- darkometer rating:  3 -
A city in the west of the state of Punjab, which is on the north-western edge of India, bordering Pakistan. Amritsar is the capital of the Sikh religion and their holiest shrine (the Golden Temple) is located here, which is also by far the best-known tourist attraction in Amritsar … and it has its own dark associations too. Other dark sites in this city relate to the British colonial era as well as more recent conflicts and wars.  
What there is to see: The principal and longest-established dark site in Amritsar is related to India's (or rather Britain's) colonial dark heritage: 
Also in the heart of Amritsar is a new museum that could be a thing for some dark tourists too, at least those with a special interest in the immediate post-WWII history of the Indian subcontinent: the new Partition Museum. It's located in the refurbished old Town Hall of Amritsar, a few minutes' walk north of Jallianwala Bagh just beyond the main parking area for the Golden Temple. Since this museum was only to open in its proper form in March 2017, I missed this when I was in Amritsar just three months earlier. So I can't say anything first-hand about it. But if I ever go back, it would be high on my priority list for sure. 
The same is true for yet another new museum, the Punjab State War Heroes' Memorial & Museum, which only partially opened its doors (before actually being finished) late in 2016, so I haven't yet had a chance to see this either. I just spotted it driving past en route to Wagah. It's a huge complex with open-air displays of tanks and suchlike, as well as a gleaming silver MiG-27 jet fighter plane on a stick outside by the roadside. It's right opposite the also relatively new India Gate monument of Amritsar on the western outskirts of the city where the Grand Trunk Road leads out of town towards the west.
Amritsar's premier main tourism site, the Golden Temple (described in greater detail below), could possibly also be seen as a dark-tourism site to a degree. For one thing the temple complex is also home to countless marble plaques commemorating Sikhs who fought in wars (including WW1 and WWII), so it also serves as kind of military memorial. 
Furthermore, the Golden Temple was also the site of a violent confrontation between a militant religious-extremist Sikh group and the Indian army in 1984. At least 500 people lost their lives in the battle (code-named Operation Blue Star) against the extremists who had occupied the temple. Parts of the buildings also sustained major damage, but this has been repaired in the meantime (parts of the complex were actually completely rebuilt anew) so there are no reminders of this dark episode to be seen at the site today (or at least I didn't notice any, nor did the guide even mention this dark episode). The only reference to it I saw was on a plaque by the temple part that was rebuilt after the damage it sustained in 1984 … but that was in very muddled English I found almost impossible to decode, it just sounded suitably angered.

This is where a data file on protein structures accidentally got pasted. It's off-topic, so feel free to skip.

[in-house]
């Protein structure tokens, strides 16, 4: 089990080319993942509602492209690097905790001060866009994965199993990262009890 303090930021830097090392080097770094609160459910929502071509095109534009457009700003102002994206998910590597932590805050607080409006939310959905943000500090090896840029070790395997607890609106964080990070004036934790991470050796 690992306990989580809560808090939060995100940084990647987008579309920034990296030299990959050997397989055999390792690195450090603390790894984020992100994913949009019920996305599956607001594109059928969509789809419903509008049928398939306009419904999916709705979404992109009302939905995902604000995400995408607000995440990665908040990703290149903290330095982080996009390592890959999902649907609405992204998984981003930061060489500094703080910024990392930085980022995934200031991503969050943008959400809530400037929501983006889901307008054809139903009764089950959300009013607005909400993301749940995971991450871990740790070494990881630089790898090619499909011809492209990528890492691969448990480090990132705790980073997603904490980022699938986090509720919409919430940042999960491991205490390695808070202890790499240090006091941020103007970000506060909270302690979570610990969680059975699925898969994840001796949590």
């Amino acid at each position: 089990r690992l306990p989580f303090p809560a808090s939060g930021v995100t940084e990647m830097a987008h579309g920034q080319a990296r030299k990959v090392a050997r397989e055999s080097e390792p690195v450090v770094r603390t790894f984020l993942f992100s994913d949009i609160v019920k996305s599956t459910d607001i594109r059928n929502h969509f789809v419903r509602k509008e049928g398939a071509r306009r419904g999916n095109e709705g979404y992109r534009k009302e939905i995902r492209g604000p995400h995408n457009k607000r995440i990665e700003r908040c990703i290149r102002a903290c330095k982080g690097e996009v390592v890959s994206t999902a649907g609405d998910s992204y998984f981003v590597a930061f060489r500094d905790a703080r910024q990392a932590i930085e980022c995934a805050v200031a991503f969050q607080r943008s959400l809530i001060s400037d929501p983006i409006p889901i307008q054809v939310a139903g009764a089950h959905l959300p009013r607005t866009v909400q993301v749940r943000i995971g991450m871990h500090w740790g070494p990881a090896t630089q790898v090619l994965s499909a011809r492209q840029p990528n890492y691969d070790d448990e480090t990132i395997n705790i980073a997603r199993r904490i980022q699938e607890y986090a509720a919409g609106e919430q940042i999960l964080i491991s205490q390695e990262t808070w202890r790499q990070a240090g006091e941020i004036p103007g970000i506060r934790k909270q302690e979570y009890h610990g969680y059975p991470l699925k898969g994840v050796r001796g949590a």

Needless to say, the military intervention at this 'holy' site was more than controversial amongst Sikhs (including moderate Sikhs) at the time and probably remains so to this day. Immediately after the battle, many Sikh members of the Indian military mutinied or resigned from service. 
And only a few months after the battle the then prime minister Indira Gandhi, who had ordered the military operation, was assassinated by two of her Sikh bodyguards. 
In response to this assassination, in turn, Sikhs then became the victims of widespread pogroms in late 1984 in which at least 3000 were killed, especially in the capital Delhi.
And Sikh extremists were later found to have been responsible for the June 1985 bombing of Air India flight 182 (flying the Toronto-Montreal-London-Delhi route), which killed all 329 on board the jumbo jet (most of them from Canada), as well as for a co-ordinated bombing attack at Tokyo Airport, Japan (but here the bomb went off before being placed on plane it was intended for).  
The Golden Temple was occupied by Sikh extremists again in 1986, and again a police operation drove them out, this time without a similar bloodbath, though. 
These days, tensions seem to have calmed down … though you never know, the potential for further friction that could lead to violence yet again hasn't completely gone away …
Location: in the north-western part of the state of Punjab, in the north-western corner of India, less than 20 miles (30 km) from the border with Pakistan, at Wagah, and just over 30 miles (53 km) from Lahore, Pakistan's second largest city. In contrast, it's over 250 miles (400 km) to India's capital city Delhi.  
Google maps locators: 
Golden Temple:  [31.6199, 74.8766]
Partition Museum: [31.6256, 74.8791]
Punjab State War Heroes' Memorial & Museum: [31.6246, 74.7761]
Main train station: [31.6332, 74.8672]
Access and costs: fairly easy by plane or train; needn't be too expensive.
Details: Getting to Amritsar is fairly easy. The city even boasts an airport that has a number of direct international flights, including from Britain, Singapore and even Ashgabat, Turkmenistan, in addition to countless domestic connections. 
From within northern India, trains offer a good alternative. From India's capital city Delhi it's only ca. 5-7 hours on the Shatabdi Express train (in first class you even get food & drink, included in the ticket price, served at your seat and it's actually quite palatable too!). 
Most of the destinations within Amritsar are within walking distance from each other, with the exception of the new Punjab State War Heroes' Memorial & Museum, for which you'll need a taxi or other private transport.  
Although Amritsar is – by Indian standards – a relatively small provincial capital city, at just over 1.2 million inhabitants, its infrastructure is quite good and that includes plenty of choices for accommodation in all categories. 
As regards food & drink, Punjabi cuisine is one of the most prized variants of Indian cooking and can be sampled in many a dhaba (roadside restaurant) in Amritsar too. Here, rather than rice, wheat breads such as roti, chapati, naan and paratha dominate. Curries vary widely and are often creamy and typically not as spicy as southern Indian dishes (though the spice levels vary). One of my personal favourite of all Indian dishes is a local speciality: Punjabi kadhi (gram flour balls in a quite liquid yoghurt-y sauce).